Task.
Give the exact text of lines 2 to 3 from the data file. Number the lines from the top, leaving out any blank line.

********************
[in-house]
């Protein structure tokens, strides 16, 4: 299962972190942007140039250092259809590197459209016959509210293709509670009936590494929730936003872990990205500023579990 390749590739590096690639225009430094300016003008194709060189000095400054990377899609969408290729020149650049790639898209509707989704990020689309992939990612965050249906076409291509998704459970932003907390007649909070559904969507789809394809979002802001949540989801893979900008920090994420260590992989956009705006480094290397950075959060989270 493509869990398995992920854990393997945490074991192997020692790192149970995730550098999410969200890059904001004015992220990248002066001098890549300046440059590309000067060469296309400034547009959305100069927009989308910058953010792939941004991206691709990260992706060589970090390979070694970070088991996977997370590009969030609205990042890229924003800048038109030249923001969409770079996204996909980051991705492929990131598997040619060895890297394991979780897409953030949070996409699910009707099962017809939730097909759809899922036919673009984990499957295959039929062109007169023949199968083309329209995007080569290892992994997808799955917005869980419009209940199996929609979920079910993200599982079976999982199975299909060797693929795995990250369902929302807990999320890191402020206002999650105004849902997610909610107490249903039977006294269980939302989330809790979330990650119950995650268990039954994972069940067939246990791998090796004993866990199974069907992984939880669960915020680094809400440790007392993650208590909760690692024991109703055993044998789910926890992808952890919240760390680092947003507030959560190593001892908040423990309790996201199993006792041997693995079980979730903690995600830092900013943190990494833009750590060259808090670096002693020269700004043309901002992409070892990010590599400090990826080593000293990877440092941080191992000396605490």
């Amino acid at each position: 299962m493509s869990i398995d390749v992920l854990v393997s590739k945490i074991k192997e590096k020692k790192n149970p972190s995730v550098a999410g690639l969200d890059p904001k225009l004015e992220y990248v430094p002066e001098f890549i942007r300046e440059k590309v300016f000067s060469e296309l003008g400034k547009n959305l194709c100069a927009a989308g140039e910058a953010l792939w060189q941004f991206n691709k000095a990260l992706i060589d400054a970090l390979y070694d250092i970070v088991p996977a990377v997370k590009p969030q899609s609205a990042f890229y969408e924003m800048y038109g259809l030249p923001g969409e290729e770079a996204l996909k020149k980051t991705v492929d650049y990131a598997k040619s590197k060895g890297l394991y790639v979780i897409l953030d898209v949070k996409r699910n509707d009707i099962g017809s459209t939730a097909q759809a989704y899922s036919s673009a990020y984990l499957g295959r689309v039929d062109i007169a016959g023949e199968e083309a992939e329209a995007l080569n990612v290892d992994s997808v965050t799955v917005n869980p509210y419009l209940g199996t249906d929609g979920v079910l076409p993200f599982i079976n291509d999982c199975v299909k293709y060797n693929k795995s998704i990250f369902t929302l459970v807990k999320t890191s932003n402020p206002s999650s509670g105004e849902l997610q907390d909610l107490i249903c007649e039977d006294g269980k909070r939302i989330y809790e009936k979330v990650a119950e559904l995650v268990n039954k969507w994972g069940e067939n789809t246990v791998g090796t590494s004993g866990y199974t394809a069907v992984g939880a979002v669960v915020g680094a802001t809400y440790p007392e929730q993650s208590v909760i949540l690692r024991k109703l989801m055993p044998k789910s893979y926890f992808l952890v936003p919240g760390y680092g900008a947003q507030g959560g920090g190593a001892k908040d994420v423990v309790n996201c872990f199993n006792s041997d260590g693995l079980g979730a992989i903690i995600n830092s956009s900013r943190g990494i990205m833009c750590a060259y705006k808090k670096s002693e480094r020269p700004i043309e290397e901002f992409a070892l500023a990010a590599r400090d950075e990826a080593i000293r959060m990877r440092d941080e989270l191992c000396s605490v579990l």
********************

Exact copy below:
């Protein structure tokens, strides 16, 4: 299962972190942007140039250092259809590197459209016959509210293709509670009936590494929730936003872990990205500023579990 390749590739590096690639225009430094300016003008194709060189000095400054990377899609969408290729020149650049790639898209509707989704990020689309992939990612965050249906076409291509998704459970932003907390007649909070559904969507789809394809979002802001949540989801893979900008920090994420260590992989956009705006480094290397950075959060989270 493509869990398995992920854990393997945490074991192997020692790192149970995730550098999410969200890059904001004015992220990248002066001098890549300046440059590309000067060469296309400034547009959305100069927009989308910058953010792939941004991206691709990260992706060589970090390979070694970070088991996977997370590009969030609205990042890229924003800048038109030249923001969409770079996204996909980051991705492929990131598997040619060895890297394991979780897409953030949070996409699910009707099962017809939730097909759809899922036919673009984990499957295959039929062109007169023949199968083309329209995007080569290892992994997808799955917005869980419009209940199996929609979920079910993200599982079976999982199975299909060797693929795995990250369902929302807990999320890191402020206002999650105004849902997610909610107490249903039977006294269980939302989330809790979330990650119950995650268990039954994972069940067939246990791998090796004993866990199974069907992984939880669960915020680094809400440790007392993650208590909760690692024991109703055993044998789910926890992808952890919240760390680092947003507030959560190593001892908040423990309790996201199993006792041997693995079980979730903690995600830092900013943190990494833009750590060259808090670096002693020269700004043309901002992409070892990010590599400090990826080593000293990877440092941080191992000396605490």
């Amino acid at each position: 299962m493509s869990i398995d390749v992920l854990v393997s590739k945490i074991k192997e590096k020692k790192n149970p972190s995730v550098a999410g690639l969200d890059p904001k225009l004015e992220y990248v430094p002066e001098f890549i942007r300046e440059k590309v300016f000067s060469e296309l003008g400034k547009n959305l194709c100069a927009a989308g140039e910058a953010l792939w060189q941004f991206n691709k000095a990260l992706i060589d400054a970090l390979y070694d250092i970070v088991p996977a990377v997370k590009p969030q899609s609205a990042f890229y969408e924003m800048y038109g259809l030249p923001g969409e290729e770079a996204l996909k020149k980051t991705v492929d650049y990131a598997k040619s590197k060895g890297l394991y790639v979780i897409l953030d898209v949070k996409r699910n509707d009707i099962g017809s459209t939730a097909q759809a989704y899922s036919s673009a990020y984990l499957g295959r689309v039929d062109i007169a016959g023949e199968e083309a992939e329209a995007l080569n990612v290892d992994s997808v965050t799955v917005n869980p509210y419009l209940g199996t249906d929609g979920v079910l076409p993200f599982i079976n291509d999982c199975v299909k293709y060797n693929k795995s998704i990250f369902t929302l459970v807990k999320t890191s932003n402020p206002s999650s509670g105004e849902l997610q907390d909610l107490i249903c007649e039977d006294g269980k909070r939302i989330y809790e009936k979330v990650a119950e559904l995650v268990n039954k969507w994972g069940e067939n789809t246990v791998g090796t590494s004993g866990y199974t394809a069907v992984g939880a979002v669960v915020g680094a802001t809400y440790p007392e929730q993650s208590v909760i949540l690692r024991k109703l989801m055993p044998k789910s893979y926890f992808l952890v936003p919240g760390y680092g900008a947003q507030g959560g920090g190593a001892k908040d994420v423990v309790n996201c872990f199993n006792s041997d260590g693995l079980g979730a992989i903690i995600n830092s956009s900013r943190g990494i990205m833009c750590a060259y705006k808090k670096s002693e480094r020269p700004i043309e290397e901002f992409a070892l500023a990010a590599r400090d950075e990826a080593i000293r959060m990877r440092d941080e989270l191992c000396s605490v579990l």